In the early 1980s, Lebed served with distinction as a commander in the Soviet Union's failed Afghan campaign. After he rose to head the Tula paratroop division in 1988, Lebed took part in operations in various "hot spots" -- quelling unrest in Baku and Tbilisi -- that presaged the disintegration of the Soviet Union.
In August 1991, he was hailed as a hero after refusing to deploy his troops in support of the communist hard-liners in their abortive coup attempt against Soviet leader Mikhail Gorbachev.
The next year he was credited with helping end the conflict in Moldova between the government and Russian-speaking separatists.
Lebed's outspoken criticism of corruption, his gruff patriotism, pledges to restore public order, and reputation for honesty made him a popular figure, though he was not always clear about the details of his policies.
In 1996, he made a bid for the Kremlin, coming in third behind incumbent Boris Yeltsin and Communist leader Gennady Zyuganov. In the second round he backed Yeltsin, helping to avert a Communist victory, and was rewarded with the position of National Security Council secretary.
That year he held talks with Chechen separatist leaders that resulted in the Khasavyurt peace agreement, ending two years of fighting in the breakaway republic. But within months Yeltsin had dropped him.
In 1998, he was elected governor of Krasnoyarsk. That summer, in an outburst just weeks before Russia's devastating financial crash, he threatened to take control of a missile unit on his territory unless the federal government paid officers their back wages.
He was also tipped as a possible presidential contender in 2000, but in the end declined to run. In 1999, he said this in an interview with RFE/RL: "It is not a question of the president but of the country. Presidents come and go, [but] the country remains. There was Ivan the Terrible, Peter the First [the Great], there was Lenin -- they all went, but the country remained. Now such a time has come into being in the country. In this country, situations periodically arise when one needs to take a certain position in spite of the fact that someone does not like it."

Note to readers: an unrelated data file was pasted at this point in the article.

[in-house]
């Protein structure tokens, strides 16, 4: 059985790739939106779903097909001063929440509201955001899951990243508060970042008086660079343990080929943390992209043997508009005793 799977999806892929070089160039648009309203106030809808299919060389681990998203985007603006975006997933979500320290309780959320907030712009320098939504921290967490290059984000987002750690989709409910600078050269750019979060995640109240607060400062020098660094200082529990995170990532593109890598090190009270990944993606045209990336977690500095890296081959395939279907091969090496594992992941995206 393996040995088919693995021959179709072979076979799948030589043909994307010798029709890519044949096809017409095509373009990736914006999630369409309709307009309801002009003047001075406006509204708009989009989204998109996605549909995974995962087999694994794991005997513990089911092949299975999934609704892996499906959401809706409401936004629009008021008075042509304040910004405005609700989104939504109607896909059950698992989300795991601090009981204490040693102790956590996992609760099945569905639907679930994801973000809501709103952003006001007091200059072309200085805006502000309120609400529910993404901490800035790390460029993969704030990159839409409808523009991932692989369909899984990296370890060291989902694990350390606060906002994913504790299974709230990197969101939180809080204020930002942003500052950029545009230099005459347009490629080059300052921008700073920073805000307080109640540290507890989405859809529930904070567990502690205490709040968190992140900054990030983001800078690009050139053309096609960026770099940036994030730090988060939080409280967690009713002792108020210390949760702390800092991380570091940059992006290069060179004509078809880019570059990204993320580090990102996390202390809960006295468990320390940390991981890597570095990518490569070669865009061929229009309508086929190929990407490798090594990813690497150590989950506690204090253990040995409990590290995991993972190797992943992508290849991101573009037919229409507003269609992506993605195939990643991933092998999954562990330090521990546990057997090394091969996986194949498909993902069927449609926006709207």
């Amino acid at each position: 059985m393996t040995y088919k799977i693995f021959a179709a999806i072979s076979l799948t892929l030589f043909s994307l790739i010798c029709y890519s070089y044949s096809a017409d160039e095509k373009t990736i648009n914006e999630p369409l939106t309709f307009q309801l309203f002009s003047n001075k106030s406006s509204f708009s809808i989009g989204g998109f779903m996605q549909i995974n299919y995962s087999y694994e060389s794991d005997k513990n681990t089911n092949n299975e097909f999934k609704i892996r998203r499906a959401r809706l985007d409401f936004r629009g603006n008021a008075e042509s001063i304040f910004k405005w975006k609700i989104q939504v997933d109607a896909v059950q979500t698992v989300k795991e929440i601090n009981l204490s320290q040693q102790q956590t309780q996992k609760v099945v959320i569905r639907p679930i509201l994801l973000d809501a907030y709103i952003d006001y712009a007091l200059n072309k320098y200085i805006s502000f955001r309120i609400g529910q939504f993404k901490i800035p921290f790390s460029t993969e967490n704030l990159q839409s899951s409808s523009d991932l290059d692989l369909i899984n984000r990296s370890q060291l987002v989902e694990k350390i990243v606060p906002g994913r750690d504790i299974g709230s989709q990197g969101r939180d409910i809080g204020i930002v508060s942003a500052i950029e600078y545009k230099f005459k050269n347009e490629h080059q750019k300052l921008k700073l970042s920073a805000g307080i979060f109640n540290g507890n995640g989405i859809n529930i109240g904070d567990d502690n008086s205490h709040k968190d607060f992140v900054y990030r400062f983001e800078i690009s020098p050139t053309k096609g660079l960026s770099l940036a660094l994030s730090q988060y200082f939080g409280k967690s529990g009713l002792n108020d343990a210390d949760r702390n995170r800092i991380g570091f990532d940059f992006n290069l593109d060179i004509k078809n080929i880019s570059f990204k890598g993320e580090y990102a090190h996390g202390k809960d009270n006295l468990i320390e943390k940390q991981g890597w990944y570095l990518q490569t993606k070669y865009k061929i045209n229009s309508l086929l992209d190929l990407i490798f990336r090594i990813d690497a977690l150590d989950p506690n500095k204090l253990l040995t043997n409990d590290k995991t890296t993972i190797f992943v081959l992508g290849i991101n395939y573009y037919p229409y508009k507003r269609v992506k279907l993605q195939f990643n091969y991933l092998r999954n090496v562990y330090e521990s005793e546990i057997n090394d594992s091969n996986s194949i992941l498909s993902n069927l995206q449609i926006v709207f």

Lebed died yesterday when the helicopter he was traveling in apparently hit a power line and crashed into a snow-covered hillside near Abakan in Krasnoyarsk.
Investigators looking into the crash said today they have recovered both black-box flight recorders. Emergency Situations Minister Sergei Shoigu, who is heading the investigation, said yesterday: "The first reports, which we still have to check, say there was poor visibility, which led to a collision with high-voltage power lines. As a result, this tragedy occurred."
Thousands lined up to pay their last respects to Lebed today, filing past his coffin as it lay in state in Krasnoyarsk at the start of two days of official mourning.
Lebed's acting successor, Nikolai Ashlapov, said Lebed will be buried in Moscow's Novodeviche cemetery.